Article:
I’m still drooling in anticipation of doing just that when we reach the next highlight on the tour – the glittering Tannensee lake. Just above is the Tannalp Alpine dairy, which Pirmin is keen to show me. The dairy makes cheese the way it has been done for centuries. Inside, the cheesemaker has stoked a fire in the wood-burning stove. Over it hangs a mighty vat where milk and rennet are slowly coagulating. Later, this viscous mass will be transferred to the cool cellar, where it will mature into wheels of tasty cheese. 

After that, we head to Engstlensee lake. As the sun has been blazing down, this is a great opportunity for some welcome relief. We count to three and plunge in… My God, that ’s cold! I shouldn’t be surprised – the Engstlensee is fed by streams that trickle down from the Joch Glacier. “Often, the ice in the lake doesn’t completely melt until June,” says Pirmin. Trout and char clearly cope with these temperatures better than overheated cyclists. Anglers come here to fish even in the winter. If you’re in the mood for more cheese instead of fish, you should also pop into the Engstlenalp show dairy. Each summer it makes 100 wheels of Bernese Alpine cheese – each one weighing eight to ten kilograms. The dairy also produces 1,000 kilos of butter, 4 ,000 kilos of Mutschli cheese, and 500 kilos of Ziger (a kind of whey cheese).

Behind the lake the terrain ascends steeply again. But we rise above it – literally: we take the chairlift. When we get to the Joch Pass at the top, Pirmin proposes a “snack” to get our strength up. At Bärghuis Jochpass, host Erwin Gabriel (58) serves us Urner Häfelichabis, a traditional stew made from mutton, white cabbage, root vegetables, onions and potatoes. Bärghuis Jochpass is certified bike friendly, and the boss himself is a keen cyclist. Erwin and a fellow downhill biking enthusiast, his Slovenian friend Janez Grasic, built the first trail here on their own initiative – and paid for it too! They turned an old hiking path into the Trudy Trail – named after Erwin’s wife, who is also enjoys whizzing about on two wheels. “It ’s a more challenging way to get back down into the valley,” grins Erwin.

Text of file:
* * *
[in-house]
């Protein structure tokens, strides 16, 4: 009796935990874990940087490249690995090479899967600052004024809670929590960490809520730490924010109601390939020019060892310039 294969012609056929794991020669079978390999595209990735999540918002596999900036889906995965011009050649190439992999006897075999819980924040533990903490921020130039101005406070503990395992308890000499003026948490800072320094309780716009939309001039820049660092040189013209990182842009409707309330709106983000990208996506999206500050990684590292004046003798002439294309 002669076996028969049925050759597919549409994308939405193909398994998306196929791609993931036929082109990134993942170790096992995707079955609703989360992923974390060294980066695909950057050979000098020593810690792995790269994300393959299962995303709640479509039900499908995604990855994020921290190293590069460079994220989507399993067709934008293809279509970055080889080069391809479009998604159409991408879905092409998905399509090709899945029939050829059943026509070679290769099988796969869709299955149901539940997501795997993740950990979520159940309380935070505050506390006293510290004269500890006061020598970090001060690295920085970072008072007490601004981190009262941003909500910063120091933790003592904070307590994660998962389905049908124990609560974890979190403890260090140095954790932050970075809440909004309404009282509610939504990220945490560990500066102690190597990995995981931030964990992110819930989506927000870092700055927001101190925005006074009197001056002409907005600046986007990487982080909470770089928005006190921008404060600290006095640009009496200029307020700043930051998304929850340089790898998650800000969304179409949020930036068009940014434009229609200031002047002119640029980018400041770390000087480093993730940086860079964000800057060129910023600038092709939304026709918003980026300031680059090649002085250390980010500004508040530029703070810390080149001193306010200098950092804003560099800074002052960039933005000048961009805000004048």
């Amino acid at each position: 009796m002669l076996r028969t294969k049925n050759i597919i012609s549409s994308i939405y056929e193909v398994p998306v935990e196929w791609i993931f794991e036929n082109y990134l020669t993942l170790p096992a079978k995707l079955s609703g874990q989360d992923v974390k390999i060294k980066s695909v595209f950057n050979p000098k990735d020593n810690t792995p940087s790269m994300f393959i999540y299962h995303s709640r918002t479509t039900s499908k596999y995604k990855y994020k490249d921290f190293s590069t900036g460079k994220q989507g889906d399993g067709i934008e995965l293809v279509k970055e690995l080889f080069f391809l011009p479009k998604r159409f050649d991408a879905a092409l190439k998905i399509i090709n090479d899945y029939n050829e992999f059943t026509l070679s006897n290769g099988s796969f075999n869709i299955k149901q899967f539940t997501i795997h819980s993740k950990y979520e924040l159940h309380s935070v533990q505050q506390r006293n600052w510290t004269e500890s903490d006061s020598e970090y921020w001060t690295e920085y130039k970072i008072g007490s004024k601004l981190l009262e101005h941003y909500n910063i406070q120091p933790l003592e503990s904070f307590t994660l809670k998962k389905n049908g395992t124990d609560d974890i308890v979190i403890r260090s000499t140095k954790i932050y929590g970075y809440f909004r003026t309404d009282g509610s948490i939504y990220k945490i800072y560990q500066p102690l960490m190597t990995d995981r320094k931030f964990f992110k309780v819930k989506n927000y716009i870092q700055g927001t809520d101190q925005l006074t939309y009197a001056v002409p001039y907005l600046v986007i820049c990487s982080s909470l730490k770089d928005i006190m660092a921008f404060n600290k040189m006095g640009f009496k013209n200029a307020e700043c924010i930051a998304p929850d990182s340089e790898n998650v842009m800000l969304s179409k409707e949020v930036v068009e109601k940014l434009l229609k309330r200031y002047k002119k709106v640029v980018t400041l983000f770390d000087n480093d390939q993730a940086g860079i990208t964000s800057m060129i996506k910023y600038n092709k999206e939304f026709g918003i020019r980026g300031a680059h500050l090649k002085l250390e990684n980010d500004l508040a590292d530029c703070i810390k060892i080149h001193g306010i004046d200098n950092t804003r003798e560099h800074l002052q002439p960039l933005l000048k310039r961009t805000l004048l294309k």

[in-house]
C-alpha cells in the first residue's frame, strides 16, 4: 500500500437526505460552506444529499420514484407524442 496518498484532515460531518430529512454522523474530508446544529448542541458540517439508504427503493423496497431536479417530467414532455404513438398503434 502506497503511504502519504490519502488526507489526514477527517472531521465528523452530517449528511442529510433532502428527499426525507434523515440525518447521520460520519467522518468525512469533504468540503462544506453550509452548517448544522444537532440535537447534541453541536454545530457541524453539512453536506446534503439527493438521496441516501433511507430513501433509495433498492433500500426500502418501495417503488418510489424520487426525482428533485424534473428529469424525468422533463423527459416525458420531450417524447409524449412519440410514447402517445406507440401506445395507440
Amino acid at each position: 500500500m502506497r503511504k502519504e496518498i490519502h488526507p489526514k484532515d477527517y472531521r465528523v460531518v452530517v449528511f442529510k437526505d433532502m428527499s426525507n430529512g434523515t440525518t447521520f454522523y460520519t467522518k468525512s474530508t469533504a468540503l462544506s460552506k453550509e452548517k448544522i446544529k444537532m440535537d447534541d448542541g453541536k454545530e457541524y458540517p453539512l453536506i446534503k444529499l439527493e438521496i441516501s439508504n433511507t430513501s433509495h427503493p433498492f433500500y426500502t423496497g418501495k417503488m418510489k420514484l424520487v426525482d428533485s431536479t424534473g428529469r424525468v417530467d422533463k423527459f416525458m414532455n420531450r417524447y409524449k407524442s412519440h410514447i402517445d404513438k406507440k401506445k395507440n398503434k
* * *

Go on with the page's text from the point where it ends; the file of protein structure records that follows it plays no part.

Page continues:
From summer 2018 - full flow on the Jochpass Trail

After we leave the restaurant, Pirmin is keen to show me his “new playground” and before I know it we’re taking the first curve on the new Joch Pass Flow Trail. It turns out he wasn’t exaggerating. Like snowboarding in the winter, when cornices and kickers invite you and your snowboard to play with gravity, riding this flow trail on a bike truly does almost feel like surfing. Over 4.5 km of trail and 400 metres of descent is a rapid succession of berms, rollers and jumps. And yet the course has been designed so that children and beginners can ride it too. “That doesn’t mean the pros can’ t have fun here,” says Pirmin when we pause briefly halfway down. “Like with skiing, it gets more challenging the 

faster you go.” I’m so loaded with endorphins after that exhilarating ride that I want to do it all over again. And so we jump on the chairlift and quickly arrive back at the start. Pirmin tells me that there are plans afoot to extend the trail down into Engelberg – another 700 metres of descent: “We want to multiply the flow!” But there is an alternative route we can take right now: the Hells Bells Trail from the Joch Pass down to Engstlensee. “Don’t worry,” says Pirmin. “It isn’t as scar y as it sounds.” And so I get to try out another bike trail that offers plenty of f low – and it’s devilish good fun!

Written by: Christian Penning
Photos: Oskar Enander